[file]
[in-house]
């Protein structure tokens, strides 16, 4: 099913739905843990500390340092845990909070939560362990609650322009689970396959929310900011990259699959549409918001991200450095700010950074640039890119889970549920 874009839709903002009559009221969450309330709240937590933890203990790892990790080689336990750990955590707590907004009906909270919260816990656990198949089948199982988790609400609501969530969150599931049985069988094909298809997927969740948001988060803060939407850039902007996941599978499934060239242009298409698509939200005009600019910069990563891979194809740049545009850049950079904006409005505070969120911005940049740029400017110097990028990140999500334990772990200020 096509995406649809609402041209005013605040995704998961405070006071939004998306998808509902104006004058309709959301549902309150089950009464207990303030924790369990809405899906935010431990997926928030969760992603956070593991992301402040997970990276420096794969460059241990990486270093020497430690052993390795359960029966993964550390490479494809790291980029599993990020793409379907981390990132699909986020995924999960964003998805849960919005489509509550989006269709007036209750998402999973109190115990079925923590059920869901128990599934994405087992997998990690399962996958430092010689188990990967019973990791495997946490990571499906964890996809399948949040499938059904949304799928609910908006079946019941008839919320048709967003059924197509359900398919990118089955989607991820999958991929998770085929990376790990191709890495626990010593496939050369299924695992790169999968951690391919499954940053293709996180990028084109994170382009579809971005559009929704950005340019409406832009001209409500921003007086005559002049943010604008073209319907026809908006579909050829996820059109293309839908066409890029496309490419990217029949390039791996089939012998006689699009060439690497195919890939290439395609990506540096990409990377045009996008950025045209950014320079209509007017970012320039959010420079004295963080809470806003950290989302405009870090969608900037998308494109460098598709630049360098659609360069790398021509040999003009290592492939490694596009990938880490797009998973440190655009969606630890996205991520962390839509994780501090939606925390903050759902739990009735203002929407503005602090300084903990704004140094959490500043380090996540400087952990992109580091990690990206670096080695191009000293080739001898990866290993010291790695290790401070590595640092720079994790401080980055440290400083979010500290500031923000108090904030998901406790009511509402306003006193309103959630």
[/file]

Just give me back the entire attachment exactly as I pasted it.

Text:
[in-house]
């Protein structure tokens, strides 16, 4: 099913739905843990500390340092845990909070939560362990609650322009689970396959929310900011990259699959549409918001991200450095700010950074640039890119889970549920 874009839709903002009559009221969450309330709240937590933890203990790892990790080689336990750990955590707590907004009906909270919260816990656990198949089948199982988790609400609501969530969150599931049985069988094909298809997927969740948001988060803060939407850039902007996941599978499934060239242009298409698509939200005009600019910069990563891979194809740049545009850049950079904006409005505070969120911005940049740029400017110097990028990140999500334990772990200020 096509995406649809609402041209005013605040995704998961405070006071939004998306998808509902104006004058309709959301549902309150089950009464207990303030924790369990809405899906935010431990997926928030969760992603956070593991992301402040997970990276420096794969460059241990990486270093020497430690052993390795359960029966993964550390490479494809790291980029599993990020793409379907981390990132699909986020995924999960964003998805849960919005489509509550989006269709007036209750998402999973109190115990079925923590059920869901128990599934994405087992997998990690399962996958430092010689188990990967019973990791495997946490990571499906964890996809399948949040499938059904949304799928609910908006079946019941008839919320048709967003059924197509359900398919990118089955989607991820999958991929998770085929990376790990191709890495626990010593496939050369299924695992790169999968951690391919499954940053293709996180990028084109994170382009579809971005559009929704950005340019409406832009001209409500921003007086005559002049943010604008073209319907026809908006579909050829996820059109293309839908066409890029496309490419990217029949390039791996089939012998006689699009060439690497195919890939290439395609990506540096990409990377045009996008950025045209950014320079209509007017970012320039959010420079004295963080809470806003950290989302405009870090969608900037998308494109460098598709630049360098659609360069790398021509040999003009290592492939490694596009990938880490797009998973440190655009969606630890996205991520962390839509994780501090939606925390903050759902739990009735203002929407503005602090300084903990704004140094959490500043380090996540400087952990992109580091990690990206670096080695191009000293080739001898990866290993010291790695290790401070590595640092720079994790401080980055440290400083979010500290500031923000108090904030998901406790009511509402306003006193309103959630």